Things 40: Big Dog Robot, Movie Marketing, Facebook Principles

(Originally sent February 2009)

For those that are new or may have forgotten, ‘Things’ is intended to be weekly, I’ve just been abnormally busy recently. I’m getting this one done by adding bits in stages throughout the week, but since it has somehow become much longer than usual it has actually taken more than a week for these incremental efforts to add up…

The movie Push was much better than I had expected, being unusually well thought-out and executed for the genre.

My review:

I’m currently undecided on which I want to see of these two films:

The Unborn – implementing all ‘best practice’ horror cliches
(IMDb 4.8/10! Rotten Tomatoes 13%!)

Franklyn – Possibly ‘Bridge to Terabithia’ for adults, but less mature
(IMDb 7.8/10 Rotten Tomatoes N/A)

(Don’t forget you can switch off YouTube annotations via the icon in the bottom right)
[Much later I did eventually see Franklyn. Unfortunately I don’t recommend it. – T.M. 20/2/11]

‘Big Dog’: Once again, technology jumps forward a bit faster than I was expecting, this time in robotic quadrapedal locomotion:

I found this New Yorker article on the marketing of movies absolutely fascinating.

Warning – long article! Recommend consumption in chunks!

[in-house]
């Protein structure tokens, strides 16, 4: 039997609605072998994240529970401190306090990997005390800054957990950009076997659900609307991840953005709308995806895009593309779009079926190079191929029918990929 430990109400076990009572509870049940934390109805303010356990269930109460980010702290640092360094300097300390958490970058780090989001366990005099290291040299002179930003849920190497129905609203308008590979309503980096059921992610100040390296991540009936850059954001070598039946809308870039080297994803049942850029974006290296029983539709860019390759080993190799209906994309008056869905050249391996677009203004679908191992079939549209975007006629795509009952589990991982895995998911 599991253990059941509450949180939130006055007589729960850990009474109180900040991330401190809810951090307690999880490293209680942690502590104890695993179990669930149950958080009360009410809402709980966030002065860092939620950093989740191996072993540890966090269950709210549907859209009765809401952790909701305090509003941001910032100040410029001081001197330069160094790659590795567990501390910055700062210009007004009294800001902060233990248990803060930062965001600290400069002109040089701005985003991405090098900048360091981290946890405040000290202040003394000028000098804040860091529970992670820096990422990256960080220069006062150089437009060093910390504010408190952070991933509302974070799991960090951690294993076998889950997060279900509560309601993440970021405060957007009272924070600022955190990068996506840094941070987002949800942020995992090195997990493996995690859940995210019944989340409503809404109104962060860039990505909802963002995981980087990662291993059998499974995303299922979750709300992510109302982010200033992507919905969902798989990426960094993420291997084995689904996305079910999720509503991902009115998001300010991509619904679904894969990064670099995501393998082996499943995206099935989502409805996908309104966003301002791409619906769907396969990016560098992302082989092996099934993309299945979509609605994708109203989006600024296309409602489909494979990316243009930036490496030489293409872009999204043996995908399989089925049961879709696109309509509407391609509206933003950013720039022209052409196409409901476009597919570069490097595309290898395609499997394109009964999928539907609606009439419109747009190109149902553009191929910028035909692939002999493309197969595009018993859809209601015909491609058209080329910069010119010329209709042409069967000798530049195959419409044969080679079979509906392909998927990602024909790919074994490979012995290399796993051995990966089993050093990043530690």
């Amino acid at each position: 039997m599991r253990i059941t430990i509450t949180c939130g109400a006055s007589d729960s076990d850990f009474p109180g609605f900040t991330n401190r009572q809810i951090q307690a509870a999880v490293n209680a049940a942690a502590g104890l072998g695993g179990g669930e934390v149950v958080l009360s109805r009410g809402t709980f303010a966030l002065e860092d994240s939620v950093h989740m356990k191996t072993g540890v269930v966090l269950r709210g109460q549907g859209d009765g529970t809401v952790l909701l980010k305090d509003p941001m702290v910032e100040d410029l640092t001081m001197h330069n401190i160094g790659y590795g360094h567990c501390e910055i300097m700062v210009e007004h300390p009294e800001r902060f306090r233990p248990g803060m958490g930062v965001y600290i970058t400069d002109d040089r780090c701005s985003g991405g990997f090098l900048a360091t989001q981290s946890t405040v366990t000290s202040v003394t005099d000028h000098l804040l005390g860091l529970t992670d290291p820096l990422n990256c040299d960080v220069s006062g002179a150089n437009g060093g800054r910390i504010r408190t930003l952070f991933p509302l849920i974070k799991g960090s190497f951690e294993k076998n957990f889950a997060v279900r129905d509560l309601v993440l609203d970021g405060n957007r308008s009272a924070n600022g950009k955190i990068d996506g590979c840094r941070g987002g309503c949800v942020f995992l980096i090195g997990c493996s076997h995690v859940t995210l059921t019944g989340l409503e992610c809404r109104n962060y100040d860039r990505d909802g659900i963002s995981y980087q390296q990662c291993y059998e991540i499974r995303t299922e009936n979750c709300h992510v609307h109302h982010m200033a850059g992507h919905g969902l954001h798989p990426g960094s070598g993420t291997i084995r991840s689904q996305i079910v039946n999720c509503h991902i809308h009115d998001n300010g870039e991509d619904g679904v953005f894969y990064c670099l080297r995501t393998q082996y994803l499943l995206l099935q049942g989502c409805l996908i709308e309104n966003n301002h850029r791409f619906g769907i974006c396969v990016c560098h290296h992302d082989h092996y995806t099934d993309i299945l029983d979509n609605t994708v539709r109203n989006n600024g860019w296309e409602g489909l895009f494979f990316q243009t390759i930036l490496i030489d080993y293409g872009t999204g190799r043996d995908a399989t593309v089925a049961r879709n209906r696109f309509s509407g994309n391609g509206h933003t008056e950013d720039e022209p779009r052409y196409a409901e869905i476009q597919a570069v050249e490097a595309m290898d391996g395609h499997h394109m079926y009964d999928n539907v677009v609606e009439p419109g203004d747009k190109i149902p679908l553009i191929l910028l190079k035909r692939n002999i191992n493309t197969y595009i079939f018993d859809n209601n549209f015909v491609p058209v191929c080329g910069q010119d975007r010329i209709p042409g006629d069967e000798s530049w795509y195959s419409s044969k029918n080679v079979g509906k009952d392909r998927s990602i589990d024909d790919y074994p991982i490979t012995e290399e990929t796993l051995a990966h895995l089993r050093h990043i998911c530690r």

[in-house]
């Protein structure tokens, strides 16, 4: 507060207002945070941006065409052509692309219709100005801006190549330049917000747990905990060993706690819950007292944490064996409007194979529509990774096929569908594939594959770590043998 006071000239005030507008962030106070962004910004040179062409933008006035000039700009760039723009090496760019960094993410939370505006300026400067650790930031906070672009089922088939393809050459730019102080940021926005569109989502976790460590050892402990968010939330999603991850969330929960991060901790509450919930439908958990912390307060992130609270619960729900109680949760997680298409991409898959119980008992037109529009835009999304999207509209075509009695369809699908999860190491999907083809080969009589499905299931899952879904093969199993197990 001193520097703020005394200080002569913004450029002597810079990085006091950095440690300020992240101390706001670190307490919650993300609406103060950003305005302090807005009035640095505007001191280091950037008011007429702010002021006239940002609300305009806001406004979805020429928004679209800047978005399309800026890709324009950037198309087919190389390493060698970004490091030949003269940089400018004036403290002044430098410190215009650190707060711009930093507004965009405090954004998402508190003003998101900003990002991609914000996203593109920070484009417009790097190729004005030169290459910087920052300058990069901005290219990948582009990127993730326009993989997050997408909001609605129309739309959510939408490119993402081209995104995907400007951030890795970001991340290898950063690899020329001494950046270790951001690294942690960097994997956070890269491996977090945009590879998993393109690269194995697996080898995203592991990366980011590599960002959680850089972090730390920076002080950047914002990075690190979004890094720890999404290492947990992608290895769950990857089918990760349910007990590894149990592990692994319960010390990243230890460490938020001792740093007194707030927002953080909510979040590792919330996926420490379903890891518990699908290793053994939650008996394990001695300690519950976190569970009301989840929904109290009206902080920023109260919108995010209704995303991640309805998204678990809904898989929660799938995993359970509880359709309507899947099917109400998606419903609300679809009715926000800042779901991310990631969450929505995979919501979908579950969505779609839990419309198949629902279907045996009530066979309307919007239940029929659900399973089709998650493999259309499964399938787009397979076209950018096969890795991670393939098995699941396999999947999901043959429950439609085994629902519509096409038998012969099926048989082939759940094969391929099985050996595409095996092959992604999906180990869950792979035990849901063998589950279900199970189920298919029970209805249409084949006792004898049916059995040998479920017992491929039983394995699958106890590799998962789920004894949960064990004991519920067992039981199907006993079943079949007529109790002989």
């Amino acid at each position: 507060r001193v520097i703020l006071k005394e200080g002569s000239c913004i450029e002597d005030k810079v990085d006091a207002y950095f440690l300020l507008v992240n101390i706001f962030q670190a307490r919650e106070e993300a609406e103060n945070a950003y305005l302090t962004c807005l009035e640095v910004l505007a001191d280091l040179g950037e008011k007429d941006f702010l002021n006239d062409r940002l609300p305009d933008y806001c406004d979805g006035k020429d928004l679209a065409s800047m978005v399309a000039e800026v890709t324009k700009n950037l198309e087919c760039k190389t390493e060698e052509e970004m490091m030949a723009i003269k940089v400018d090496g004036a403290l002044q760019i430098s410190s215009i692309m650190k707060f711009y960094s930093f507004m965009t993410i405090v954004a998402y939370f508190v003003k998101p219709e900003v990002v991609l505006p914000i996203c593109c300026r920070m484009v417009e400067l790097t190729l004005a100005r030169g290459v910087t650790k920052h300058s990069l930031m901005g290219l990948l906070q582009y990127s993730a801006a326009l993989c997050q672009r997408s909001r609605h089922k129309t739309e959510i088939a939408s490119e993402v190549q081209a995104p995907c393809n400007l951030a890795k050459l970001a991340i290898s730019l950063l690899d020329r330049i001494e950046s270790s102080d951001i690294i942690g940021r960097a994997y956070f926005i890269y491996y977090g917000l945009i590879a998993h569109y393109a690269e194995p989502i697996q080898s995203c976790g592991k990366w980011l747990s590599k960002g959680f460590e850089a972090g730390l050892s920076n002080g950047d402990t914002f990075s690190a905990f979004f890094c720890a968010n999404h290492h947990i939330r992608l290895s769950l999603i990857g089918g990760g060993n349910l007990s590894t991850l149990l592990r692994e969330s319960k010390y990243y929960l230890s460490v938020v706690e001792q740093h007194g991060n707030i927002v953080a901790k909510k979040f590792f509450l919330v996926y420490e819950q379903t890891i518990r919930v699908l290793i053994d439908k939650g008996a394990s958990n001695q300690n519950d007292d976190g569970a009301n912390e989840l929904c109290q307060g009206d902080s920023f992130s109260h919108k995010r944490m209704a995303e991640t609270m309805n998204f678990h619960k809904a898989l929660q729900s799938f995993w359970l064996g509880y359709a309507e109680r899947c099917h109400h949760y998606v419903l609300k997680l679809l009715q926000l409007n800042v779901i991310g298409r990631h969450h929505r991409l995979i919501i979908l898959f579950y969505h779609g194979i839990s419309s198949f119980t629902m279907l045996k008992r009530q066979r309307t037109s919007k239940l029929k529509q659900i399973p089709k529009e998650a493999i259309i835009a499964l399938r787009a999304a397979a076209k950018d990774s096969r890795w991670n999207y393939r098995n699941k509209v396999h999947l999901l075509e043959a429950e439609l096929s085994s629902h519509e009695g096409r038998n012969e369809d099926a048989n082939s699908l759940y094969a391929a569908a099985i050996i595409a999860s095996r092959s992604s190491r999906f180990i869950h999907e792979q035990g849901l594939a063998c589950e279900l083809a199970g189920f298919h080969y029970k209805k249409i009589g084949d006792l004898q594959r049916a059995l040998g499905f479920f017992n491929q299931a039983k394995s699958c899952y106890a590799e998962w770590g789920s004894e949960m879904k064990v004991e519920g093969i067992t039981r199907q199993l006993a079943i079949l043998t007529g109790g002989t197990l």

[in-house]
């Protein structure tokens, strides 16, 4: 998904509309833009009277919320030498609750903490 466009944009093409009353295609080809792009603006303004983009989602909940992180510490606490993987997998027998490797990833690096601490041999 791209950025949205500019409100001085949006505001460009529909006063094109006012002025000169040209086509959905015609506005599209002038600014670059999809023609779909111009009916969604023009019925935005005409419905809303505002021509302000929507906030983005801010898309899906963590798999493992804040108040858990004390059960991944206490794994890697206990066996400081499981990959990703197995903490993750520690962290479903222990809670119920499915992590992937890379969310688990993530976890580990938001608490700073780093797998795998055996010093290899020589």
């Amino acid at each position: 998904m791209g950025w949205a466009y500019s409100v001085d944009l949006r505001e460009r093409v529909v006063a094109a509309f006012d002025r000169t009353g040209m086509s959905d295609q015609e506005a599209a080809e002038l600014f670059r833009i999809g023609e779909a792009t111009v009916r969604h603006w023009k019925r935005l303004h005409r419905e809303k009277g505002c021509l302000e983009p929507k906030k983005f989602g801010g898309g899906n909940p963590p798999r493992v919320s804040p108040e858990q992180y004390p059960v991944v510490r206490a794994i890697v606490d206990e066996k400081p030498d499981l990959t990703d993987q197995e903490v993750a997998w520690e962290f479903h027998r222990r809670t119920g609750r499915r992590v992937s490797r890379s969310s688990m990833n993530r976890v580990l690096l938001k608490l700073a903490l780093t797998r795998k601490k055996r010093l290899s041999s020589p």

“Publicity is selling what you have: the film’s stars and sometimes its director. Marketing, very often, is selling what you don’t have; it’s the art of the tease.”

“Even as movie attendance has dropped nineteen per cent from its peak of 1.6 billion theatregoers, in 2002, the number of films released each year since then has increased by thirty per cent. A dozen new films—three of them big studio releases—now vie for attention on any given weekend. To cut through the ambient noise, major studios spend an average of thirty-six million dollars to market one of their films.”

(Note that the average is probably the wrong figure to consider – a handful of gargantuan budgets will massively distort it. I would guess the median figure might be around 10 million dollars based on similar power-law distributions)

“the industry-standard multiplier for ultimate box-office—two and a half times the opening weekend’s gross”

Nat Torkington of O’Reilly Radar, on the trend for applications and data to be run and stored in the ‘cloud’ (the external network, e.g. Google Docs or webmail) rather than your own computer: